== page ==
You’re getting ready to move into your new apartment and you’ve started thinking about home security. Many believe that one of the biggest advantages to buying a home, rather than renting an apartment, is the availability of wired or wireless, monitored security systems that are not available to many renters because they involve making additions/alterations to the property.
However, those moving into an apartment do not need to forgo home security and the peace of mind it offers altogether. There are many ways to secure your apartment after you move in while working within the confines of your complex’s regulations. Here are some of our home security tips for apartment renters.
Deadbolts and chain locks are some of the easiest ways to secure the door of an apartment. If you don’t already have a deadbolt or chain on the door, ask your landlord if it’s OK to install one or the other. Most landlords/building management companies typically won’t have a problem with this, as it is minimally invasive and very easy to install/remove. Check with the complex you’re planning on moving to and ask if this something they allow, but remember, this isn’t your only DIY solution.
Once you’re unpacked, take a look at the metal frame surrounding where the deadbolt latch secures into the door frame, this is called the door’s strike plate. If the strike plate is old or worn, then it does not add much security to your apartment door. Doors with a full metal enclosures and longer screws are better for security.
Lastly, burglars usually aim at door hinges on the outside of apartments because it’s the weakest part of the door. State Farm has some great suggestions to combat this, including using fast-riveted pins, for securing exposed door hinges. No matter which solution you choose, securing the doors should be on of your first tasks after moving in.
Maybe you’ve moved to an apartment with a great view and are wondering how your picturesque windows will affect security. Securing the windows of your apartment is important no matter what, but especially if you live on the first floor. After you make sure the window locks are working properly, place a sturdy rod or stick in tracks of sliding windows and glass doors to prevent them from being opened even if the lock brakes. Also, avoid putting too many plants in your windowsill. It may look nice, but it’s more secure to have a clear view of what’s happening outside your windows at all times.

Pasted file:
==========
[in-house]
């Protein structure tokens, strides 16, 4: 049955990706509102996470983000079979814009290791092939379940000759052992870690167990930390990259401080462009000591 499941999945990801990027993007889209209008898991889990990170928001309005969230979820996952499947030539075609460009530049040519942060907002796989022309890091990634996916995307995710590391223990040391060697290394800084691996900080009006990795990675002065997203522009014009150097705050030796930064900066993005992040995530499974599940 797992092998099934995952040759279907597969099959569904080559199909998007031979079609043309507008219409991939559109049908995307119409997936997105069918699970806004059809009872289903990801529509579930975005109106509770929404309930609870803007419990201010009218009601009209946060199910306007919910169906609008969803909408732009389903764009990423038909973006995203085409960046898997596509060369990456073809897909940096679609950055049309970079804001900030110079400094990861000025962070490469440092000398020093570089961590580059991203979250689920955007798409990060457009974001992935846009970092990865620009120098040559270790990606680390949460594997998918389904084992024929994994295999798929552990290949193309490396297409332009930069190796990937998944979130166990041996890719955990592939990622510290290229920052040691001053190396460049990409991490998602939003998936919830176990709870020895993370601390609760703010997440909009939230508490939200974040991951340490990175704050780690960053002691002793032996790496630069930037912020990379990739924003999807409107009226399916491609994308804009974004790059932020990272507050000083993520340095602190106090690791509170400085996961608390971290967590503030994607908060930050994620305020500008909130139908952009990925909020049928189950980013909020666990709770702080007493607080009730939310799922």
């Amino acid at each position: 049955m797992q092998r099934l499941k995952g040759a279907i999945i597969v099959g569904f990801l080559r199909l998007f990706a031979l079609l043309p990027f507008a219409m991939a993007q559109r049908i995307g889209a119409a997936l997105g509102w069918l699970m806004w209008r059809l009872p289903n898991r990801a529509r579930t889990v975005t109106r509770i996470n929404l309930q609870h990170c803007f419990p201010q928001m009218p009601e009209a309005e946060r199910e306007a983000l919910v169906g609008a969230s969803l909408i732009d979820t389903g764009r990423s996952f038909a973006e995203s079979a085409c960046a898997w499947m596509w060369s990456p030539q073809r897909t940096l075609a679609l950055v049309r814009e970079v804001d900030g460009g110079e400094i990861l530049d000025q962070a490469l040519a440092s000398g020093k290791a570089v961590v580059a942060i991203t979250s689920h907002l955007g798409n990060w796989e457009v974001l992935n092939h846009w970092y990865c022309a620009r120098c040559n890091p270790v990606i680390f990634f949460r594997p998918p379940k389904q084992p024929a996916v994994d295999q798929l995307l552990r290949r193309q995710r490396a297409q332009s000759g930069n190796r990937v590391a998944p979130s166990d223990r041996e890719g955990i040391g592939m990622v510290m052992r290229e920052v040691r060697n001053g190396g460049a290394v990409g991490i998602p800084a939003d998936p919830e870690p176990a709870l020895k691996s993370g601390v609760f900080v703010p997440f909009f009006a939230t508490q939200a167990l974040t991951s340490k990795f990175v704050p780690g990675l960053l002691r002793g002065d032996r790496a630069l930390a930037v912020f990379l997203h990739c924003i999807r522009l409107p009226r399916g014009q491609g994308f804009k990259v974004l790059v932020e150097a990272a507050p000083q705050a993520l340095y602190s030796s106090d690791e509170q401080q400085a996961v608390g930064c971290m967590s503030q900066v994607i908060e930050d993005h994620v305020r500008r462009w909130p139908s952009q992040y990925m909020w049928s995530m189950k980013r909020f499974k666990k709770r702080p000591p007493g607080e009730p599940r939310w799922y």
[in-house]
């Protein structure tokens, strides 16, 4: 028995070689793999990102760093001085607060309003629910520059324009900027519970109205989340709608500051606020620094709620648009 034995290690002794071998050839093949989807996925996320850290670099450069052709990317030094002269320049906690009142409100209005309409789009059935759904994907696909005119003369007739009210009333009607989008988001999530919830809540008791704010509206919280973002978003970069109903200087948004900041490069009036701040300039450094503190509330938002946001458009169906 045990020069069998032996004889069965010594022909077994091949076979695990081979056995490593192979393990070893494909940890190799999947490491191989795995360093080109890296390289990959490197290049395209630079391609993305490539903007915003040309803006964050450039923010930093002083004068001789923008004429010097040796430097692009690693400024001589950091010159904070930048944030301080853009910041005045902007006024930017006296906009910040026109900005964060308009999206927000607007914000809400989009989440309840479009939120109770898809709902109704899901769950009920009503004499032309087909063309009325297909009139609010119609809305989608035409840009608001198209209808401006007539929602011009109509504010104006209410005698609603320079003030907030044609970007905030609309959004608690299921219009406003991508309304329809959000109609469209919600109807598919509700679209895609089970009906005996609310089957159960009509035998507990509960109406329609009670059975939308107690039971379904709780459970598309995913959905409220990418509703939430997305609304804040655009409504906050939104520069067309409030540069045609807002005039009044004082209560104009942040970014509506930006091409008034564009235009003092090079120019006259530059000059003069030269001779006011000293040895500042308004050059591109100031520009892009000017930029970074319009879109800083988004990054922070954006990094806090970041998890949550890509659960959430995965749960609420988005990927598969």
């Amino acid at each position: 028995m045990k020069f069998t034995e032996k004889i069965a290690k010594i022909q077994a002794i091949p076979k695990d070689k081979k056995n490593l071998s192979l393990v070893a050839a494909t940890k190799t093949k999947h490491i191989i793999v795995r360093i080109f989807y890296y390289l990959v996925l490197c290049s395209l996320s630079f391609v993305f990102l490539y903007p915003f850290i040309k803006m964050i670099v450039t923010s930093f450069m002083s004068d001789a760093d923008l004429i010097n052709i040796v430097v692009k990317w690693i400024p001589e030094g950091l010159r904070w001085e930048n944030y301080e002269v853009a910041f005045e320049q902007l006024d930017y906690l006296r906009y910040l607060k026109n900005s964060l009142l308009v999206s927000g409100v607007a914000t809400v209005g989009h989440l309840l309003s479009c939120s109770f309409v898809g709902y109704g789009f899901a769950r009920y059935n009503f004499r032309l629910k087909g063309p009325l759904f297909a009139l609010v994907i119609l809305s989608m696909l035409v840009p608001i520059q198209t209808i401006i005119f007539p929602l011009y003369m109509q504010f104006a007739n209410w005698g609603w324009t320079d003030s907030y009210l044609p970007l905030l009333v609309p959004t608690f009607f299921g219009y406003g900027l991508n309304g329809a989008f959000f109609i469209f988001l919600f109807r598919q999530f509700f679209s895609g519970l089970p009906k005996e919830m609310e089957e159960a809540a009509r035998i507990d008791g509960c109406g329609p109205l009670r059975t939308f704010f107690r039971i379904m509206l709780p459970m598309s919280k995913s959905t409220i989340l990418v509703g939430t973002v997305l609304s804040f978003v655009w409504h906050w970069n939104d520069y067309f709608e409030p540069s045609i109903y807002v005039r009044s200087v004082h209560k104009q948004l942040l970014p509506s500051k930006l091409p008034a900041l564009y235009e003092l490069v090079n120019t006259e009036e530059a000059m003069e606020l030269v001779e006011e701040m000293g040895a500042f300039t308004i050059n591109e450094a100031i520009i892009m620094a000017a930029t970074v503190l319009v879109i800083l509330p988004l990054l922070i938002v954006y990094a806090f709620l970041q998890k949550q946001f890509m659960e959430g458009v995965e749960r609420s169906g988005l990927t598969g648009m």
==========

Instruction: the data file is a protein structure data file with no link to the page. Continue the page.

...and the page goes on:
Apartment-Friendly Alarm Systems
Lifeshield and ADT both offer simple, wireless security options for those who can’t install more robust systems in the place they’re moving to, like apartment renters. You can also use your existing PC along with a webcam to craft a DIY video security system. This article from MakeUseOf.com details how to go about setting this security system up. For extra security, look at devices like Doberman, a window-mounted alarm designed to detect significant vibrations.
Renter’s insurance is something that many people forgo simply because, let’s face it, who wants to make another monthly insurance payment? However, it’s important to note that, in many cases, it’s actually cheaper to carry renter’s insurance than to not carry it. That’s right, depending on the insurance company and what you qualify for, there are many cases in which you may actually be charged less for auto and renter’s insurance than you would for just auto insurance. Since you will need to update your insurance policies after you move anyway, take this opportunity to talk to your insurance provider about renter’s insurance. Many states require that all drivers carry auto insurance to begin with. This is an excellent way add to home security.
These few steps can go a long way to making your apartment more secure. As you can see, home security doesn’t have to be complicated or cost a lot. Following these steps will also keep you in line with most apartment complex’s building regulations. Check out our blog for more moving tips.